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Bear Trap Canyon / Upper Missouri Wild and Scenic River Compact

85-20-501 MCA

A water rights compact with the BLM for both the Upper Missouri Wild and Scenic River and Bear Trap Canyon Public Recreation Site on the Madison River was ratified by the Montana Legislature and signed by Gov. Marc Racicot in 1997. This compact quantifies an instream flow right on the Missouri River for a 149 mile stretch from Fort Benton to the Fred Robinson Bridge and an instream flow right on the Madison River over the Bear Trap Canyon Public Recreation Site. In May 2011, the Montana Water Court issued a final decree for the BLM-Montana Compact (Case # WC-2008-10).

Compact Summary


The Montana Reserved Water Rights Compact Commission (RWRCC) was created by the Montana Legislature in 1979 to act of behalf of the State and its water users to negotiate federal reserved water rights associated with reserved federal land. The process of settling federal reserved water rights is part of the state-wide water adjudication. A federal reserved water right is created when an Act of the U.S. Congress or a Presidential Executive Order or Proclamation sets aside federal land from the public domain for a specified purpose. The water right then carries the priority date of the Act or authorization that reserved the land, even if the water for the federal land was not put to use at that time. The amount of water to which a reservation is entitled depends on the purpose for which the land was reserved. By state law a negotiated settlement must pass the Montana Legislature, be signed by the appropriate federal officials, and go through a final objection process in Montana Water Court. If all objections are resolved in Water Court, the Court issues a decree in each basin, integrating state and federal water rights.

This Compact between the State of Montana and the U. S. Department of the Interior, Bureau of Land Management (BLM) settles the reserved water rights for the Upper Missouri National Wild and Scenic River and the Bear Trap Canyon Public Recreation Site. The Compact passed the Montana legislature in 1997 and was signed by federal officials on September 10, 1997. Mont. Code Ann. § 85-20-501 (2007). The Montana Water Court issued their approval in May 2011.

1. Upper Missouri National Wild and Scenic River.
Designated by Congress as a component of the Wild and Scenic River System on October 12, 1976, the designation includes 149 miles of the Missouri River corridor from Fort Benton downstream to Fred Robinson Bridge.

The RWRCC and the BLM were unable to agree on primary purposes for quantification of the reserved water right, but agreed that when Congress designated the Wild and Scenic River it anticipated that future State development would occur. Therefore, the Compact:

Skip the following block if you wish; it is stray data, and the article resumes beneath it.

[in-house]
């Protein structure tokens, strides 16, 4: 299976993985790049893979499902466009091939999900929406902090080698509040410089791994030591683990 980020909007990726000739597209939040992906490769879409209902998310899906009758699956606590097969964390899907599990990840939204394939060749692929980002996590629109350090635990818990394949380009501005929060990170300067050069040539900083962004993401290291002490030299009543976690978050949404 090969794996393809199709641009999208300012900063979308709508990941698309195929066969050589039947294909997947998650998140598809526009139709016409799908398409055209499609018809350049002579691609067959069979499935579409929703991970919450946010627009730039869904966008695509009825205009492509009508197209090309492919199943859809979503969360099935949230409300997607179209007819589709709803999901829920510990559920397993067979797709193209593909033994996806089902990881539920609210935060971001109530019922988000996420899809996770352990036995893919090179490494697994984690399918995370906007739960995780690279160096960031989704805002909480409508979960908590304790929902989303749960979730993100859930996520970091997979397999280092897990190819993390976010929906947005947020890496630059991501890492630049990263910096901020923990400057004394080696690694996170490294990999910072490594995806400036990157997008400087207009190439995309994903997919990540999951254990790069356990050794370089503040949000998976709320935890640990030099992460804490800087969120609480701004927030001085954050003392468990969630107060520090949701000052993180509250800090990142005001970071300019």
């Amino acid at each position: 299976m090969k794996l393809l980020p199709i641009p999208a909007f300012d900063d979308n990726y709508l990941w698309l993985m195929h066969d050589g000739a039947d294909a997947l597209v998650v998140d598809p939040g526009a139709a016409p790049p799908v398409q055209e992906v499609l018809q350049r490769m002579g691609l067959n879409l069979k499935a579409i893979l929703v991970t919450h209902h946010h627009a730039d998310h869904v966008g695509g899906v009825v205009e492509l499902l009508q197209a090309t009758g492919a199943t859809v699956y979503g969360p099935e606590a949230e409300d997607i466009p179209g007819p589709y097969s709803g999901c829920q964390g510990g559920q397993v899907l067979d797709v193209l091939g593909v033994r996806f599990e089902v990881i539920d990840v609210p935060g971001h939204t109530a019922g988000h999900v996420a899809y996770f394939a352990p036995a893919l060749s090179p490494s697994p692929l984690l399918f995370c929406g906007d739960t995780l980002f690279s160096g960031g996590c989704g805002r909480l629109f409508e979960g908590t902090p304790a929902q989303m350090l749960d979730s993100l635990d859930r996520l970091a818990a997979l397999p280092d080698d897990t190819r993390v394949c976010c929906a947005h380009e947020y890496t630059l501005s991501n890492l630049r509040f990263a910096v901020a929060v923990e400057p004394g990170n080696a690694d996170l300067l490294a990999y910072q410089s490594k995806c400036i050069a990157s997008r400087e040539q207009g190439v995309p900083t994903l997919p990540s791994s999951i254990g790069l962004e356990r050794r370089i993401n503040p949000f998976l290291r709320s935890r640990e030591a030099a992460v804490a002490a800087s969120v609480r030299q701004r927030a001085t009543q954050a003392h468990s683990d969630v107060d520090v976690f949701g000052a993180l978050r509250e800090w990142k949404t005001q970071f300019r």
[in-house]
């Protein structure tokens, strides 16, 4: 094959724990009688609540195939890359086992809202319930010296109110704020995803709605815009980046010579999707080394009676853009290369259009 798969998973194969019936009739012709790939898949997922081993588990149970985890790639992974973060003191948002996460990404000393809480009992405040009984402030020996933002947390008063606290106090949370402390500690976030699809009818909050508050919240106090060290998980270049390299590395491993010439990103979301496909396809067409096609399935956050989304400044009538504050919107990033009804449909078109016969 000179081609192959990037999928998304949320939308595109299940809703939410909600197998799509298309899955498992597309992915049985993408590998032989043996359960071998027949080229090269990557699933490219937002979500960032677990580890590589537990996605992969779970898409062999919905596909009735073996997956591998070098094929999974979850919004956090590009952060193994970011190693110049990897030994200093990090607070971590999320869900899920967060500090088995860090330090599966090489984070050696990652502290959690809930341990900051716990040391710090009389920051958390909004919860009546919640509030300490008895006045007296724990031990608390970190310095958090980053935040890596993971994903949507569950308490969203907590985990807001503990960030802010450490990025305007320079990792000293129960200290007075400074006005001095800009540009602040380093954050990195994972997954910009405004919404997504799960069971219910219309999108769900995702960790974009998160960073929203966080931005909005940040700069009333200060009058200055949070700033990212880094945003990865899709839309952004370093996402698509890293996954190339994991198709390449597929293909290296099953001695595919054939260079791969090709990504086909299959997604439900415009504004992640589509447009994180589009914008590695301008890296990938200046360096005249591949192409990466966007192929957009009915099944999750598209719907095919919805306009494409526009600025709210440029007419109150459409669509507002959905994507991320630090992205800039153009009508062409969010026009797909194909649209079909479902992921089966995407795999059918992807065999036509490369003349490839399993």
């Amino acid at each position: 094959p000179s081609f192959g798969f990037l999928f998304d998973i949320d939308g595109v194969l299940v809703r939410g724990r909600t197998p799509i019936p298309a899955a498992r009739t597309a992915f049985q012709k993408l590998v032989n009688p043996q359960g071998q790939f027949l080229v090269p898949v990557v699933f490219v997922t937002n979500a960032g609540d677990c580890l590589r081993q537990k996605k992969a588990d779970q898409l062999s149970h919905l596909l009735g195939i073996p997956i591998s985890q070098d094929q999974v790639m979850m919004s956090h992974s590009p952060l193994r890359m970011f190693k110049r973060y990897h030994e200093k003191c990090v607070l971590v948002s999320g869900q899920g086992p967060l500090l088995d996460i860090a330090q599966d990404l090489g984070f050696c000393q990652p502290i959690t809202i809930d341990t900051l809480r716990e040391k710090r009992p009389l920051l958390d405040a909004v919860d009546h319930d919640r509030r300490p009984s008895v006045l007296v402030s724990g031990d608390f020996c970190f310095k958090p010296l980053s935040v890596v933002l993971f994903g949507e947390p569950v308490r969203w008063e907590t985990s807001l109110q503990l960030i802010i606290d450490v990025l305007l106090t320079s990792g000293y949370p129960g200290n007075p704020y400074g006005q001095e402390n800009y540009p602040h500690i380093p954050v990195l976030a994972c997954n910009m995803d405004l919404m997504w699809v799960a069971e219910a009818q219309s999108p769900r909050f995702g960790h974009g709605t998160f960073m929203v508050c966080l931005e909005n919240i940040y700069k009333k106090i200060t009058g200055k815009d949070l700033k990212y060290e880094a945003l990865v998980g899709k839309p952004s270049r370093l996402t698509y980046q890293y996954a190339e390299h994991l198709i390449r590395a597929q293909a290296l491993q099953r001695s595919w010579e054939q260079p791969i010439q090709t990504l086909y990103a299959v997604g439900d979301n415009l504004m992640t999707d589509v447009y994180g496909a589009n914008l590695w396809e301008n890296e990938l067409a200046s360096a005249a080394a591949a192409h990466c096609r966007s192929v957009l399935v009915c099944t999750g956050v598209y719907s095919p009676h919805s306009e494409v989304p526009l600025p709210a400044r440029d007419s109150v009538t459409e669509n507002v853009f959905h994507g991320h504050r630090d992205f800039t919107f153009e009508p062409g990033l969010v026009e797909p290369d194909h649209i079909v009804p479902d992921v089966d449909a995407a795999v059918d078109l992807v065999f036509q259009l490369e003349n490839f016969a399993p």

• Sets aside a large volume of water by month to meet future State demands. This volume is sufficient to irrigate approximately 100,000 acres of new direct-flow full-service irrigation and municipal and industrial needs plus approximately 500,000 acre-feet of new storage. Domestic, small groundwater, non-consumptive, supplemental, lawn and garden, instream stock uses, late claims, and other federal and Indian reserved water rights are not counted against the State’s available water supply. Once the State has exhausted the available water supply, the basin above the downstream boundary of the Upper Missouri National Wild and Scenic River will be closed to new appropriations for that month. The reserved water right for instream flow is limited to the water left after the State’s future development.
  • Protects all existing water rights, permits and water reservations.
  • No new impoundments on the mainstem Missouri River without U.S. consent.
  • BLM will have not standing to object to new appropriations or changes in appropriation.
  • No appropriations will have terms, conditions, or limitations as result of this agreement.
  • BLM cannot make a call on the Missouri River to require junior users to let water pass.

2. Bear Trap Canyon Public Recreation Site
Set aside by the Secretary of the Interior on June 9, 1971, pursuant to authority granted by Presidential Executive Order. The public recreation site is located in the Madison River corridor directly below Ennis Lake.

  • The reserved water right is for 1,100 cfs year round for instream flow with a June 9, 1971 priority date.
  • Montana Power Company’s successor PPL Montana operates Madison Dam at Ennis Lake and is required by licensing agreement to make a minimum release of 1,100 cfs.


Compact Appendices

Appendix 1 - Note

Appendix 2 - Location Map